Museum Day! Museum Day! It’s Museum Day! I’m going to the museum!
Oops, museum is closed. Museum Day is tomorrow!
It seems to be a fact of life here that museums open and close at random times and days. On most of my strolls I’ve passed by museums where there were printed signs announcing an unexpected closure (or opensure) for the day. It looks like I’ll have to make museum-going more of a spur-of-the-moment thing. I’m OK with that. It’s very laid back here.
Today was a work day, and I cranked through a good six and a half hours of work between 8 a.m. and 2:30 p.m. One of the big questions I had going into this experiment was whether I would actually be able to work remotely. Would the Internet work? Could I stay focused while in another place? Would I be able to work on my laptop without my usual desktop setup? In all cases, the answer has been yes, and because I’m parked in one place for the entire time I don’t feel the pressure to go out every hour and every day and be a tourist. I’m enjoying Guanajuato at a leisurely pace, as if I were living here instead of visiting. It’s exactly the feeling I wanted.
In the afternoon, forsaking the traditional siesta, I headed out on the aforementioned unrealized museum quest. Failing to find an open museum, I stopped into the funky Antik Kafé (my spell checker just hissed at me and ran under the sofa), where I enjoyed a chocolate caliente while reading the newspaper and writing postcards.
The big front page news (assuming my Spanish is correct) is that the state-mandated price on tortillas is being raised. Which leads to a number of questions: Price controls on tortillas? Really? And should I stockpile before the price goes up? I bought 15 tortillas just to be safe, but ate nine of them in the first few hours, thus blowing my economic hedge fund. I think this is what happened to General Motors.
For those keeping track, my tortilla count for the trip is now 39.
Next I stopped by the post office to mail my postcards. The Mexican post office has a color scheme that could best be described as “Early Baskin-Robbins.” I couldn’t decide whether to buy stamps or ask for a taste spoon of Mono Gordo.
I opted for the stamps, and while she was getting my change the helpful post office lady explained to me that I had to put one stamp on each postcard. Apparently I look stupid. Or maybe it was because when asking for the stamps in Spanish I said something amounting to “It would please me to get five pastries pregnant.” I become flustered when I have to speak Spanish.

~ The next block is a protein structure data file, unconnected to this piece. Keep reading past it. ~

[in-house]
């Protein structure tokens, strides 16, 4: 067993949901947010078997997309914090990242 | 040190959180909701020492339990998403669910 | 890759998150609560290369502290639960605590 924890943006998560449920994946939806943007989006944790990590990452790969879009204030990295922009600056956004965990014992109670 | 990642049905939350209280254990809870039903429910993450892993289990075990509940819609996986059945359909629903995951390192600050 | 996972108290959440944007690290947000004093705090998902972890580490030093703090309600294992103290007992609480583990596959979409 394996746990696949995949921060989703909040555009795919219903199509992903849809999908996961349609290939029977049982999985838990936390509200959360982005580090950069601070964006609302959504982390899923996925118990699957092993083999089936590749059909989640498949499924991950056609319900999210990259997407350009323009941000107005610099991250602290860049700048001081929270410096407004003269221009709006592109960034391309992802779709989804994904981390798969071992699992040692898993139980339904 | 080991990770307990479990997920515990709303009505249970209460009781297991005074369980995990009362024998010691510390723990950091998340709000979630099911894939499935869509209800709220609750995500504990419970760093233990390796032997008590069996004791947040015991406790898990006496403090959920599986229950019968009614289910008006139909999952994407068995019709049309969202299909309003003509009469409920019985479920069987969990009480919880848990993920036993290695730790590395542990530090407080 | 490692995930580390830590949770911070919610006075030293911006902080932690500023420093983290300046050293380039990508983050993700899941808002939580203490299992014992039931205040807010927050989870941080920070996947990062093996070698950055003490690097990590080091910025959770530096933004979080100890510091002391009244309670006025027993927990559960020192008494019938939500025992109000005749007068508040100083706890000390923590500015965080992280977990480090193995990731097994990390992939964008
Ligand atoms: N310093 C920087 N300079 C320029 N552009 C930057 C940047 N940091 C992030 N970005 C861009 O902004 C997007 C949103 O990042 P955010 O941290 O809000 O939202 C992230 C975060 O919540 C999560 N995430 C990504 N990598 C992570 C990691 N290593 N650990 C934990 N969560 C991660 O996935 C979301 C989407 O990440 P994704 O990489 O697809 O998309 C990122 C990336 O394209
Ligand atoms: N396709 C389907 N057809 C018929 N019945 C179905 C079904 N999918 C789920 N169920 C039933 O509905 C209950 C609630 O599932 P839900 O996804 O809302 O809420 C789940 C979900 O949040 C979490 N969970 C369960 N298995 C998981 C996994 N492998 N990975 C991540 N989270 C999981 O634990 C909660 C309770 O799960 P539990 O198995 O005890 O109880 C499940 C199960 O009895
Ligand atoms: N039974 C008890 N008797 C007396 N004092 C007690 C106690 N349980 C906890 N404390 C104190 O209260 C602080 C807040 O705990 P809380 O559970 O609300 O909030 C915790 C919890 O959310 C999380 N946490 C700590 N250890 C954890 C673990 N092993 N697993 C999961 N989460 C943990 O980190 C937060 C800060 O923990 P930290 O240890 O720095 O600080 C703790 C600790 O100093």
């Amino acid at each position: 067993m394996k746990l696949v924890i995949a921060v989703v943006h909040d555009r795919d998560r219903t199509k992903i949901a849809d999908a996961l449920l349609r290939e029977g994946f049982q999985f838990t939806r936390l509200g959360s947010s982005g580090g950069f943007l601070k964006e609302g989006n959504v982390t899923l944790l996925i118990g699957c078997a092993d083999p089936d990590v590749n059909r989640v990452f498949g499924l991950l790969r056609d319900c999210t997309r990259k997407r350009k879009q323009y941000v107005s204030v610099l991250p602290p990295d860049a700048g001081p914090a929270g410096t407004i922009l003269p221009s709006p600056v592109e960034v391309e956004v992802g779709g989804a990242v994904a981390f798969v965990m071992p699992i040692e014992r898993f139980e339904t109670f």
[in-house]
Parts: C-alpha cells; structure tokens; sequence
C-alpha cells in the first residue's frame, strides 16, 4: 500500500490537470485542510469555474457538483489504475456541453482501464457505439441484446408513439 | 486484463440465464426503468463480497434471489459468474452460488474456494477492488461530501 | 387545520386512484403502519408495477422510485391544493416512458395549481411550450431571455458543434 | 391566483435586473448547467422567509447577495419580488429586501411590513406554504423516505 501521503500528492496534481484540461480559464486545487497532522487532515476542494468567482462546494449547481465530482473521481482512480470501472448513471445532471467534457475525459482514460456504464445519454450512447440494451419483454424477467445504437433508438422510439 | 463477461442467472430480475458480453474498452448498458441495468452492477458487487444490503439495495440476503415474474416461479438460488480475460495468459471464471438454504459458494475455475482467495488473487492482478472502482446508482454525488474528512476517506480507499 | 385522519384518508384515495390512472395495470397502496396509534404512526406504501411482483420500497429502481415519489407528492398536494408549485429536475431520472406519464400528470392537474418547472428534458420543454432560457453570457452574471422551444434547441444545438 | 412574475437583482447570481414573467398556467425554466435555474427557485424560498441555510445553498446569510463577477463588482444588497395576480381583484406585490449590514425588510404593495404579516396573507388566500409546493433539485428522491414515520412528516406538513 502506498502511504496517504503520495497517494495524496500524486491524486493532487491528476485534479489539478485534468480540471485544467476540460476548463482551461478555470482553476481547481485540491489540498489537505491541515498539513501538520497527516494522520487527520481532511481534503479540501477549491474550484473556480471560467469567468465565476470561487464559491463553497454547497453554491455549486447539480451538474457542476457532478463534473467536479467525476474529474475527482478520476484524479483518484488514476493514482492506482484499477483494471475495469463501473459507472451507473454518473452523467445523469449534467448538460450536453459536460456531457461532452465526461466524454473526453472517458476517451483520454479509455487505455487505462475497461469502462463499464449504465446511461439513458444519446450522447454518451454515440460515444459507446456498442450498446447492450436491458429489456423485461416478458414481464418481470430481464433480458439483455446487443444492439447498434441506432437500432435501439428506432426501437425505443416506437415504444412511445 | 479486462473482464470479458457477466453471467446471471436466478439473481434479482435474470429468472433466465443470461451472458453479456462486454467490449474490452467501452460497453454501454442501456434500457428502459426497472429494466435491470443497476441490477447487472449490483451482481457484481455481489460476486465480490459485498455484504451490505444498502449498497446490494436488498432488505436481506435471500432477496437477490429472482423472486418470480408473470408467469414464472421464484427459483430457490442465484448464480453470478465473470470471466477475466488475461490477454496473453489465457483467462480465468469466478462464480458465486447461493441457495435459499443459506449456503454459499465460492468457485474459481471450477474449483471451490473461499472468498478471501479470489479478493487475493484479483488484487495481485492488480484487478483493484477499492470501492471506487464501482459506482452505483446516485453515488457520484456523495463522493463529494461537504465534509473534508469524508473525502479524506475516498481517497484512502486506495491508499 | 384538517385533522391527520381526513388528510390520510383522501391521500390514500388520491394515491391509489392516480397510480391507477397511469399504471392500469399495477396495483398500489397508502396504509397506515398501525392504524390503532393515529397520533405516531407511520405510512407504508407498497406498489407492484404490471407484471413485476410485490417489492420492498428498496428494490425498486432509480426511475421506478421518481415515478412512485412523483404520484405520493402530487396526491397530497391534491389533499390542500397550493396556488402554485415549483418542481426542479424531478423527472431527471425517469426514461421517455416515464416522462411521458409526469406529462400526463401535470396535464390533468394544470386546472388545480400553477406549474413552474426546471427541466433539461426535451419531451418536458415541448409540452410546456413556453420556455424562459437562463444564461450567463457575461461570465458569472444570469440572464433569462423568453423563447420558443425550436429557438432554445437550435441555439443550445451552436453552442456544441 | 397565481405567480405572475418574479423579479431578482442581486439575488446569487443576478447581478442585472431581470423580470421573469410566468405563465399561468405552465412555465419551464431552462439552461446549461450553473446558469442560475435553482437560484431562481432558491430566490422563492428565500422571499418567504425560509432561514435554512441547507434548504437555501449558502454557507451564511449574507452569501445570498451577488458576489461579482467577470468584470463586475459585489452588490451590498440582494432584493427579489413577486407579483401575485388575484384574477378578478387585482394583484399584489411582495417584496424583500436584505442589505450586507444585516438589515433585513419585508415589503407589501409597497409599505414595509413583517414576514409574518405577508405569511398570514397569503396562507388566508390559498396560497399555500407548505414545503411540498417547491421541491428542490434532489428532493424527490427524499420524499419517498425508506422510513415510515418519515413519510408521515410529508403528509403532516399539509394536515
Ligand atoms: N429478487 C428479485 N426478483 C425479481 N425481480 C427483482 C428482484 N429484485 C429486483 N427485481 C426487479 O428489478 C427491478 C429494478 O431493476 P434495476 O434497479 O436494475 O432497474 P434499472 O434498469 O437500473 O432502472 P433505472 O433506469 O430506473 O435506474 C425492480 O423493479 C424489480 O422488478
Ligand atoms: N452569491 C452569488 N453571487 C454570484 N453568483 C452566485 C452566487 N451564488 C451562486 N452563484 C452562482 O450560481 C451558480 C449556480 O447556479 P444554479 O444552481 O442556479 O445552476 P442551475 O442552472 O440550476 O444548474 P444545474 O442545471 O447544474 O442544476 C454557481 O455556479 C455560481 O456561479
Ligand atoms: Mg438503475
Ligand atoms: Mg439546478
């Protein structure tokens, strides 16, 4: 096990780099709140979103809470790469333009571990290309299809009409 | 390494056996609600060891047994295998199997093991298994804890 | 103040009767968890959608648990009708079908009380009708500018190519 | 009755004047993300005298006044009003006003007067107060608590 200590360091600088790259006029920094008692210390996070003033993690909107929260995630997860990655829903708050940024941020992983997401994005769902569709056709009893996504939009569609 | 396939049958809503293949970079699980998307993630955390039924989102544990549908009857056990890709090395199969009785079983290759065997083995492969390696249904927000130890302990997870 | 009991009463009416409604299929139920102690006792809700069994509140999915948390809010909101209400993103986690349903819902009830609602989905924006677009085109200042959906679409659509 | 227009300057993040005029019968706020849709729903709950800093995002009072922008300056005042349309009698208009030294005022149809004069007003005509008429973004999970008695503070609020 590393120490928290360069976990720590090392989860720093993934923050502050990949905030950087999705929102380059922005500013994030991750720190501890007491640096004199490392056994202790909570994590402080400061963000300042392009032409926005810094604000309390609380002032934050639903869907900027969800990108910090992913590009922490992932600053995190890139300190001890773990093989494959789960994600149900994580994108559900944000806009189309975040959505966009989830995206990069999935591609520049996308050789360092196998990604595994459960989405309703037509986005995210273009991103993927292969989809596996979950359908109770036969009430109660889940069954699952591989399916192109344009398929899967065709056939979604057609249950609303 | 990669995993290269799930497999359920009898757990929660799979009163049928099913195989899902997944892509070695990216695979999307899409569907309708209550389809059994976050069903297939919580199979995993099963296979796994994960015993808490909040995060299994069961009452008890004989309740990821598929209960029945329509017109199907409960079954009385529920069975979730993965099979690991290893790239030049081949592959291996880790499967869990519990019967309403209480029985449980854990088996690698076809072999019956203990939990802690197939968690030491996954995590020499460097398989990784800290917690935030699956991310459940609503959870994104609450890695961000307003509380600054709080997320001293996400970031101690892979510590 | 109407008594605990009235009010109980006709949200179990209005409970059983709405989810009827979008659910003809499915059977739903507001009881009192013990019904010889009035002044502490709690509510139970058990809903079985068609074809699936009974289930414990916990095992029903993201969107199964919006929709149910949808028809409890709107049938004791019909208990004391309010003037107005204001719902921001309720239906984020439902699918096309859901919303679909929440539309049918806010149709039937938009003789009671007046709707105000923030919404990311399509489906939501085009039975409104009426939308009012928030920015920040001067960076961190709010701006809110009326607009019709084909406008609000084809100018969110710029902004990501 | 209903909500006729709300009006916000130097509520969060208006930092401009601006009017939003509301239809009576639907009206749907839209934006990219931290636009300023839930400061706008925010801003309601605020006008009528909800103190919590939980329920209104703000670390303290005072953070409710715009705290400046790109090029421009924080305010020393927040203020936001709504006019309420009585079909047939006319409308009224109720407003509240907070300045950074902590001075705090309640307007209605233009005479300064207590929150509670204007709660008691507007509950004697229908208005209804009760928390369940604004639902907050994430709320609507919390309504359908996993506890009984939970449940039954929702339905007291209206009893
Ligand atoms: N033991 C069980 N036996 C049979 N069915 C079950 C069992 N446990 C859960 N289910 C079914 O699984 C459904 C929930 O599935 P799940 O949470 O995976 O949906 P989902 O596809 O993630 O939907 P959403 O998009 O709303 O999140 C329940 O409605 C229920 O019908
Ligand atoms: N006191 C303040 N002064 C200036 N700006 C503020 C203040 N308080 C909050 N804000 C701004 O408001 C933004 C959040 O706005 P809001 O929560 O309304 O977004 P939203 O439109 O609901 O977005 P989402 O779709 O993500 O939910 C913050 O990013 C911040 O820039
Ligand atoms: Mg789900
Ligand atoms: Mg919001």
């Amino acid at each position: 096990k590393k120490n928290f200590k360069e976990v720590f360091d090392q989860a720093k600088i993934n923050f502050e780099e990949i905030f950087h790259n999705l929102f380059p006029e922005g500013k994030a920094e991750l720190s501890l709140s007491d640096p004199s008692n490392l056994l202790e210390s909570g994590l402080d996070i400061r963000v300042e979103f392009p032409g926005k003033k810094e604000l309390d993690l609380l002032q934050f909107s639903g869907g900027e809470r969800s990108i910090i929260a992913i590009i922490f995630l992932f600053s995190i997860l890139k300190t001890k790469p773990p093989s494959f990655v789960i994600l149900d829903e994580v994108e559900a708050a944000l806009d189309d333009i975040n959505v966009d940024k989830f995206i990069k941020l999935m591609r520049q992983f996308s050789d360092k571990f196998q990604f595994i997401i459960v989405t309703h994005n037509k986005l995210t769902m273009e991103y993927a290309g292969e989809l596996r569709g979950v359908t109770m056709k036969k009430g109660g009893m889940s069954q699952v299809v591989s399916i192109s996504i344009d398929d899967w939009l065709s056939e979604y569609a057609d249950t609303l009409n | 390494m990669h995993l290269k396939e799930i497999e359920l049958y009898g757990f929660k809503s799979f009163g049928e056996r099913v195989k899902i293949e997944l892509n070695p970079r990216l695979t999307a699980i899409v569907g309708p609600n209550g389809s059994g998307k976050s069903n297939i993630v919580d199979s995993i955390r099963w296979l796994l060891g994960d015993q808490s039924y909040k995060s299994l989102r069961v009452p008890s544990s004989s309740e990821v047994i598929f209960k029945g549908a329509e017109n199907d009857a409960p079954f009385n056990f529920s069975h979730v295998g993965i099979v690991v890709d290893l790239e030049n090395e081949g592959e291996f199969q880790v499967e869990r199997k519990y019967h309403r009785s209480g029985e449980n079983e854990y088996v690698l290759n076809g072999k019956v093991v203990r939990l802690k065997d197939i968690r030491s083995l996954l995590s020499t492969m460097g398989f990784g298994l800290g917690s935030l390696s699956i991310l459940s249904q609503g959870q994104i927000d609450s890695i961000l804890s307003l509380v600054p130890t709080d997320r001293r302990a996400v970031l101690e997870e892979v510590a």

Fun fact about the post office: They have motorcycles for the postal carriers to use in delivering the mail, parked right in the lobby of the post office next to the P.O. boxes. This makes the post office much more awesome.
My next goal was to find Callejon del Beso, and if you’ve been reading this blog you know it’s always a 50-50 shot in this town to find anything you’re specifically looking for. Amazingly, I stumbled right onto it, just a few turns off of Plaza Los Angeles (much less traffic than the other Los Angeles). Callejon del Beso (Kiss Alley) is an alley in Guanajuato where the houses are so close to each other that you could literally lean across the balconies of two facing houses and kiss your neighbor (I mean, if you’re into such things — my neighbor is 89 years old).
The callejon was as advertised. The houses are just inches from touching, and it was a tight squeeze to take the steep alley in between. I arrived just behind a young school group, which was given a funny, joke-filled introduction to the landmark by a college-aged tour guide, including a number of riddles such as “What kind of kiss do you get from a baker?” (Insert your own answer — I didn’t understand the punch line but I think it had something to do with buns.)
The guide also made all the girls in the school group kiss him on the cheek as they passed through the callejon. If this were the USA that would at least require a permission slip and an observer from the school board.
I took a number of back alleys toward home, getting lost several times (hint: if the alley starts climbing, you’re probably lost; if you go down the stairs into tunnels, you’re really lost).
I ended up behind the Teatro Juárez (a running theme this week) and found the funicular cars that go up to the Pipila Monument (more on that in a few days when I ride the funicular). The whole contraption has the appearance of being manufactured out of Legos.
On the way home I stopped by a fruit and vegetable store and the small local grocery to pick up some dinner ingredients, and then made the steep climb back up to the house. In answer to the question: How long does it take to acclimate to 7,000 feet, the answer is “More than a week.”
Hard to believe it’s already been a week. In some ways it seems like I’ve been here forever, but I think that’s a good sign that I’ve settled into life. Tonight I made a home cooked meal of sauteed chicken with red pepper, garlic and onion, served over rice.
Speaking of cooking, it’s a bit of a challenge thanks to the altitude. The rice turned out simultaneously overmoistened and undercooked, and this afternoon I had a complete hard-boiled egg fail. So far I’m batting .500 on cooking eggs. With a boiling point of 199 degrees at this altitude, there’s a fine line between boiling eggs to death and ending up with raw yolks. Like the museums, you never know what you’re going to get from one day to another.